Oil reacts to bullish EIA report, Fed meeting

The Fed out of the way

Oil reacted to a bullish weekly Energy Information Administration report right after the Fed seemed to get out of the way. While acknowledging that the economy is indeed getting better, there is no sign that the Fed is getting ready to change policy in the foreseeable future. On top of that, a potential deal between Russia and Cyprus to sell their energy reserves in exchange for a bank bailout could give the bulls a bit of momentum.

Let's start with Cyprus. It seems that the ECB is setting a deadline of Monday to come up with a viable plan that will satisfy both the ECB bank as well as the International Monetary Fund. Of course some think a deal between Russia and Cyprus may be the answer to the question. Reuters is reporting that, "Cyprus and Russia resumed talks Thursday to strike a deal that could include cooperation on banking and natural gas reserves, the Cypriot finance minister told Reuters agency. Finance Minister Michael Sarris said that natural gas reserves from offshore fields surrounding Cyprus that have yet to be developed could be offered as part of the agreement. Any deal with Moscow should be in Russia's best interests too, he said. Sarris extended a stay in Moscow, where Russian officials said he asked for a further €5 billion on top of a five-year extension and lower interest on an existing €2.5-billion loan from Moscow.”

Now yesterday I gave the false impression that Cyprus had sold its rights to Turkey. The correct way to have put that is that the natural gas fields are disputed. As recounted by Bloomberg, "Turkey, invaded the northern part of the island in 1974 after a coup aimed at uniting it with Greece. Later Turkey sent an exploration vessel accompanied by warships and jets to stop Cyprus drilling for oil and gas in 2011. The concern is that a Russian takeover could raise tensions in the region.

The Energy Information Administration put out a bullish report, yet the market wanted to wait to see what the Fed had to say and in a weird way, they both kind of said the same thing that things are improving in the economy as evidenced by demand. The EIA reported a surprise drop in crude stocks to the tune of 1.31 million barrels. This comes against a back drop of a historic surge in U.S. oil production.  Gasoline stocks also fell by 1.48 million barrels, which reflected a four week demand number that is 1.5% above a year ago. Distillates also fell by 672,000 barrels.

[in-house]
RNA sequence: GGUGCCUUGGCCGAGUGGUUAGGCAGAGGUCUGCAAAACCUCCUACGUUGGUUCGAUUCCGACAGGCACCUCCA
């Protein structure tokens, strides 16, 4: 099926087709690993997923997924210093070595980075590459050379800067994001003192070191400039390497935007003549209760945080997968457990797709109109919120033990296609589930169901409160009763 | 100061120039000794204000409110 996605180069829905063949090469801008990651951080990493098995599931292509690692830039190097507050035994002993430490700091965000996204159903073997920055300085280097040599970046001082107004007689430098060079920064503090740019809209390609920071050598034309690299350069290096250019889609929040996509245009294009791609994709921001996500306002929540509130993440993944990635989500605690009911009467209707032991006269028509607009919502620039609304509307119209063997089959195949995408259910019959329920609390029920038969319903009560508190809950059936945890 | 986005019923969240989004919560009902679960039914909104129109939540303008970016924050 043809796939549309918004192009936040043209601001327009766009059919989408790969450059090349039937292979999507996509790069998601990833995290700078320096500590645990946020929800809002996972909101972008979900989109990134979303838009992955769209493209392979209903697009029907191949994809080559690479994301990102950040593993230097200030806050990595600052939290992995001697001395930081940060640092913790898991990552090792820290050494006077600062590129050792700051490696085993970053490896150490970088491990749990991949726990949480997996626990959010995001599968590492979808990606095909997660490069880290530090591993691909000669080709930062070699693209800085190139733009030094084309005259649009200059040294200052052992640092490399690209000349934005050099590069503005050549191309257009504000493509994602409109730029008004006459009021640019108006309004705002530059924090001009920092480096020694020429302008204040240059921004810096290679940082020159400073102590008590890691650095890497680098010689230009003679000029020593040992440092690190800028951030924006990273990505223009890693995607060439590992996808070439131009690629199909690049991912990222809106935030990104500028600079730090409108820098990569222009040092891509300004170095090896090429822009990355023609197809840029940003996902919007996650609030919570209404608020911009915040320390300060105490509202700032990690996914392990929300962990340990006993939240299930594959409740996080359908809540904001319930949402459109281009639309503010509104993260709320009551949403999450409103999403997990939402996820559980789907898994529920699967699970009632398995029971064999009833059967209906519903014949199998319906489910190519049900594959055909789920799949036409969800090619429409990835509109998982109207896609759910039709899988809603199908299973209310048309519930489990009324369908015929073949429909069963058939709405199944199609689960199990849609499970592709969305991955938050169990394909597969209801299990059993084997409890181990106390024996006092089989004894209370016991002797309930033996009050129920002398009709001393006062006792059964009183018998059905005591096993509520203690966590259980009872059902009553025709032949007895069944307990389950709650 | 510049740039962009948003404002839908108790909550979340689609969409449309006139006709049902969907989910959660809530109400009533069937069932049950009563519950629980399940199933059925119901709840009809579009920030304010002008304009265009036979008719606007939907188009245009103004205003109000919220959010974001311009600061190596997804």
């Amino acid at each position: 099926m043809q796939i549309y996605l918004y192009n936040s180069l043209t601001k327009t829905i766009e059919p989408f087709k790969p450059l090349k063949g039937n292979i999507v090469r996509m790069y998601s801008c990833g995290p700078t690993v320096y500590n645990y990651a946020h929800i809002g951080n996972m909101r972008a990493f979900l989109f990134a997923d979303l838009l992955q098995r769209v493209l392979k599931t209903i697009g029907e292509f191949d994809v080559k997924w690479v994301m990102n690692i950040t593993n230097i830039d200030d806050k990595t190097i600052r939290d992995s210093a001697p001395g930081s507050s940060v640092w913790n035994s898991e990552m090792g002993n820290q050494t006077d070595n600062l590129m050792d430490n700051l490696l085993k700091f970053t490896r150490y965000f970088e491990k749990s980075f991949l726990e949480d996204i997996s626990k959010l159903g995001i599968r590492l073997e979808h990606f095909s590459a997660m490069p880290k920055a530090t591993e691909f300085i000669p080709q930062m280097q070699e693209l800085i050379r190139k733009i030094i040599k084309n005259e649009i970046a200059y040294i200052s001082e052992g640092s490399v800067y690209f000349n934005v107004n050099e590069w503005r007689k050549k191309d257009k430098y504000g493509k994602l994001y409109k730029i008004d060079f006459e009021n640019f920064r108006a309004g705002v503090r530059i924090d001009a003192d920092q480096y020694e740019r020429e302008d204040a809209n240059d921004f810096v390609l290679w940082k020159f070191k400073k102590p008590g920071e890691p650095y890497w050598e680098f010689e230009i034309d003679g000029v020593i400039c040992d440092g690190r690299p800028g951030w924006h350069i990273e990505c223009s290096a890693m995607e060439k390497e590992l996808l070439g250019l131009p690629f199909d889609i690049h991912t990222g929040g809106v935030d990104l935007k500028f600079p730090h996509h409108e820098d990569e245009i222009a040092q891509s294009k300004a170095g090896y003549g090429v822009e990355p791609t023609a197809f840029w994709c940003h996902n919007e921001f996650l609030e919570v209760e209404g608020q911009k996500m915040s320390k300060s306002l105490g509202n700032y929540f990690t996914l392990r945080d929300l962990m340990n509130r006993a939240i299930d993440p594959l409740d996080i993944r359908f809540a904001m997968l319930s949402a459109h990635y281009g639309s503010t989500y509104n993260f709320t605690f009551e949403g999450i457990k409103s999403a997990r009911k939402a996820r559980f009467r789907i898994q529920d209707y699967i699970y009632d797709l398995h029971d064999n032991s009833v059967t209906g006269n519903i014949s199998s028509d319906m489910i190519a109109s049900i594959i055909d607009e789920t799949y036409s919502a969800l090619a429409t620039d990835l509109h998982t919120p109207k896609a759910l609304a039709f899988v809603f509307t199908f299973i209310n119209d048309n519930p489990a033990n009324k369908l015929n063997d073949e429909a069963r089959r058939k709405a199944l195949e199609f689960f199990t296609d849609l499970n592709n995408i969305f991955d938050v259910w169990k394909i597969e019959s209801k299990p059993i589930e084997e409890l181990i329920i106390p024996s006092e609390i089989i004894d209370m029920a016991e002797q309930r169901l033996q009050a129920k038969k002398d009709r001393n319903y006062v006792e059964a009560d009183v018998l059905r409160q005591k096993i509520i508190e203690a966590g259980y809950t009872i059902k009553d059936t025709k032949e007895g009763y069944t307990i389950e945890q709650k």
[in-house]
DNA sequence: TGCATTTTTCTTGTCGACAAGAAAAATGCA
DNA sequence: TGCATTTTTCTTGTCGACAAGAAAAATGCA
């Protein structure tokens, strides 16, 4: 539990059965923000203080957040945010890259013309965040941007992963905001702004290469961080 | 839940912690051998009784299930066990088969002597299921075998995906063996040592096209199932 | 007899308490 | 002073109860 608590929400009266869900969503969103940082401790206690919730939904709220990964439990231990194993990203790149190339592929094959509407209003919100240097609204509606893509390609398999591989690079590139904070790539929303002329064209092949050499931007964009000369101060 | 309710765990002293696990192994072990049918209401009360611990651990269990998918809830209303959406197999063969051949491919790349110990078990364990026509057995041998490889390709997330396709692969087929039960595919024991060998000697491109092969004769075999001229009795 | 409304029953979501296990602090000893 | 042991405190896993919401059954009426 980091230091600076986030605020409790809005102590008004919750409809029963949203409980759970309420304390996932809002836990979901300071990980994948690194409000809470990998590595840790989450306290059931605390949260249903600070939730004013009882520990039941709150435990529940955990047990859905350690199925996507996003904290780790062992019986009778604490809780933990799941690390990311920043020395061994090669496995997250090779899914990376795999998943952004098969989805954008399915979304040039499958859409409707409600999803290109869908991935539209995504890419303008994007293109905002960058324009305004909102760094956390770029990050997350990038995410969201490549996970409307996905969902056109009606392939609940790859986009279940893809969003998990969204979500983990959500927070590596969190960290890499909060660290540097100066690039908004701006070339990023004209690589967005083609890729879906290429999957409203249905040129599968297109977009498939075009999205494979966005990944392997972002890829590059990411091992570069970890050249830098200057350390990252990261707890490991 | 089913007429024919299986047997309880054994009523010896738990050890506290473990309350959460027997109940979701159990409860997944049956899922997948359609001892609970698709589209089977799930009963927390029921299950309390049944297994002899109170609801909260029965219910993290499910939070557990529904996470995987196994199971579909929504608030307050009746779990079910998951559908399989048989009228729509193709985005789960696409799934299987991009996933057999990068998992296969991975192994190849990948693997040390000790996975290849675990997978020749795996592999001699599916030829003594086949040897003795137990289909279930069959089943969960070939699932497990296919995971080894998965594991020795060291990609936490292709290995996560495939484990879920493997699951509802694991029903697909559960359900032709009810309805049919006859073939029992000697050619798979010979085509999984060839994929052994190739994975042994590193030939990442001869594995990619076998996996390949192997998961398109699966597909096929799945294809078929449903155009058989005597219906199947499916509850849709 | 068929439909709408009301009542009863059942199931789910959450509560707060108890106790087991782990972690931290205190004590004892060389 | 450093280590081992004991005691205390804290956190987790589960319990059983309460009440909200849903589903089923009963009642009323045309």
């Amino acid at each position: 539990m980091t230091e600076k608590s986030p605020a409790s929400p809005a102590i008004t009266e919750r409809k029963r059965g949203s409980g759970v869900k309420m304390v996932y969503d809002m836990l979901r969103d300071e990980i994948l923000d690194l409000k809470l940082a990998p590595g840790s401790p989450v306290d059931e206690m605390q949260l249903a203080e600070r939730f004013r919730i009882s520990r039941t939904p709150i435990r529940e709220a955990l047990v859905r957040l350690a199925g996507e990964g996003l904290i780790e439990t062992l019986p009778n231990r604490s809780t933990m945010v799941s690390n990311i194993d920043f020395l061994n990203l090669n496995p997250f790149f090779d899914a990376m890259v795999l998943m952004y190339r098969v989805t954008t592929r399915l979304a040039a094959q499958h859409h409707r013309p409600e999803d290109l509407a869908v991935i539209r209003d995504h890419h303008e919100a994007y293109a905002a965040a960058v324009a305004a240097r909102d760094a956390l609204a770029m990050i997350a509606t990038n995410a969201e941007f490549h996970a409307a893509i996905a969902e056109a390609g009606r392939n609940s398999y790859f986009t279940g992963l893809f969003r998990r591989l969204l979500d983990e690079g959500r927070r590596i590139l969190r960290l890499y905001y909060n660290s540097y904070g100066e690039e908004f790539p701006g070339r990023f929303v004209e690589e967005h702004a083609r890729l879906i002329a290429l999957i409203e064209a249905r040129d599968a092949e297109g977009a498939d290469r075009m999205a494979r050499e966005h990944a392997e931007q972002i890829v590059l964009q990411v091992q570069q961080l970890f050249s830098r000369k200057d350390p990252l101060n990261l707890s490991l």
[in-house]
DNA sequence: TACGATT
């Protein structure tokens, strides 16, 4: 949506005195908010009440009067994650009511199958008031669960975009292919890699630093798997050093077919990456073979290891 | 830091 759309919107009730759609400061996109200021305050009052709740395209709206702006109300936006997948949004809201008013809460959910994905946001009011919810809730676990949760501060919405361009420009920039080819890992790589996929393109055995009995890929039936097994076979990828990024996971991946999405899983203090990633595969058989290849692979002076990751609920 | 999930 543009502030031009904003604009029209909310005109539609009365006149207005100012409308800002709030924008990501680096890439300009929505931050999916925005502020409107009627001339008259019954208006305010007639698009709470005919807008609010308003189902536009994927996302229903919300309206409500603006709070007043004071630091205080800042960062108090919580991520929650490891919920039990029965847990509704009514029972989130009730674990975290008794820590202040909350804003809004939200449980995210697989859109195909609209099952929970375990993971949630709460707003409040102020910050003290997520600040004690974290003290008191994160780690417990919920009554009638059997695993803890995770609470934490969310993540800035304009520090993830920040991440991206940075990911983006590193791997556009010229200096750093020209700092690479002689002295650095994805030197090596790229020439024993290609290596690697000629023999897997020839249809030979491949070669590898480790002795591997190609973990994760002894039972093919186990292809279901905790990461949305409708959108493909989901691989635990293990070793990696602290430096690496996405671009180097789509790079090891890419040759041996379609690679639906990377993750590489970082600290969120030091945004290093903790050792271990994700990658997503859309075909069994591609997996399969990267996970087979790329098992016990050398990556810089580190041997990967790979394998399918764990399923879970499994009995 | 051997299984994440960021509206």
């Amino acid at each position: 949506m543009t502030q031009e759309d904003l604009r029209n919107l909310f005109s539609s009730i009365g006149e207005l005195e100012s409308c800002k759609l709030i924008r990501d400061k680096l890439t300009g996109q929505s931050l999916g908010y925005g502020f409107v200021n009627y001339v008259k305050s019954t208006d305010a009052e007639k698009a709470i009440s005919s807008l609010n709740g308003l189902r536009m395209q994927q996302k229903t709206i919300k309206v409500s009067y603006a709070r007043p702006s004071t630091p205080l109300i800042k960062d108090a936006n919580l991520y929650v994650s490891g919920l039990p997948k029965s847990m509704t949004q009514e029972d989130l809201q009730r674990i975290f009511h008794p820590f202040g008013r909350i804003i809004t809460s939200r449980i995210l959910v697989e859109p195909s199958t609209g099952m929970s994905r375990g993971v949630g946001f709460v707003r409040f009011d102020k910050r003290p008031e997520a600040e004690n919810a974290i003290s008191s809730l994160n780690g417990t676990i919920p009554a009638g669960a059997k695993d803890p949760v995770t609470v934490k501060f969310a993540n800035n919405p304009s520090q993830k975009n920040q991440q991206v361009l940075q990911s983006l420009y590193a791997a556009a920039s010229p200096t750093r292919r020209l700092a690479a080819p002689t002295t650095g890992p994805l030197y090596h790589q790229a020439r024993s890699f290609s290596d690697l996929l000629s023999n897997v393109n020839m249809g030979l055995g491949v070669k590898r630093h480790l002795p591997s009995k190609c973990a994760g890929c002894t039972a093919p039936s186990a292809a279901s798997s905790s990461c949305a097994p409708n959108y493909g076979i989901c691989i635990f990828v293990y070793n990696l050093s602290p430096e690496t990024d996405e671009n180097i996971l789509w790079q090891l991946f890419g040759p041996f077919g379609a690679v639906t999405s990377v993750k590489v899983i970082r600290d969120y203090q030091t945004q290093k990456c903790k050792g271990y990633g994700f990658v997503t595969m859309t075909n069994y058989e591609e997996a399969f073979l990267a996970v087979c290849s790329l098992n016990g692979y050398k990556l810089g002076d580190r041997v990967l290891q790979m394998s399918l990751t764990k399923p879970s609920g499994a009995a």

Yet the market still wants assurances from the Fed that they are going to continue to pump up the economy. The Fed will continue its $85 billion dollar printing party as the turmoil in Europe provided them some additional cover, not to mention the fact that the jobs market is still a far cry from where it needs to be, which in the Fed's eyes is 6.5%. Oh, and they want inflation below 2.5%. Fed Fund Futures seem to agree with 13 of the 19 policymakers that still think it will be appropriate to keep rates steady until sometime in 2015.

It's a cold day in… well Chicago. It's 12 degrees on the car thermometer and that has to be registering on the natural gas market. Today the market will get the withdrawal report.  Average guess is in the 60s but I think that the cold and the strong power demand should give us a draw closer to 99.

About the Author
Phil Flynn

Senior energy analyst at The PRICE Futures Group and a Fox Business Network contributor. He is one of the world's leading market analysts, providing individual investors, professional traders, and institutions with up-to-the-minute investment and risk management insight into global petroleum, gasoline, and energy markets. His precise and timely forecasts have come to be in great demand by industry and media worldwide and his impressive career goes back almost three decades, gaining attention with his market calls and energetic personality as writer of The Energy Report. You can contact Phil by phone at (888) 264-5665 or by email at pflynn@pricegroup.com. Learn even more on our website at www.pricegroup.com.

 

Futures and options trading involves substantial risk of loss and may not be suitable for everyone. The information presented by The PRICE Futures Group is from sources believed to be reliable and all information reported is subject to change without notice.


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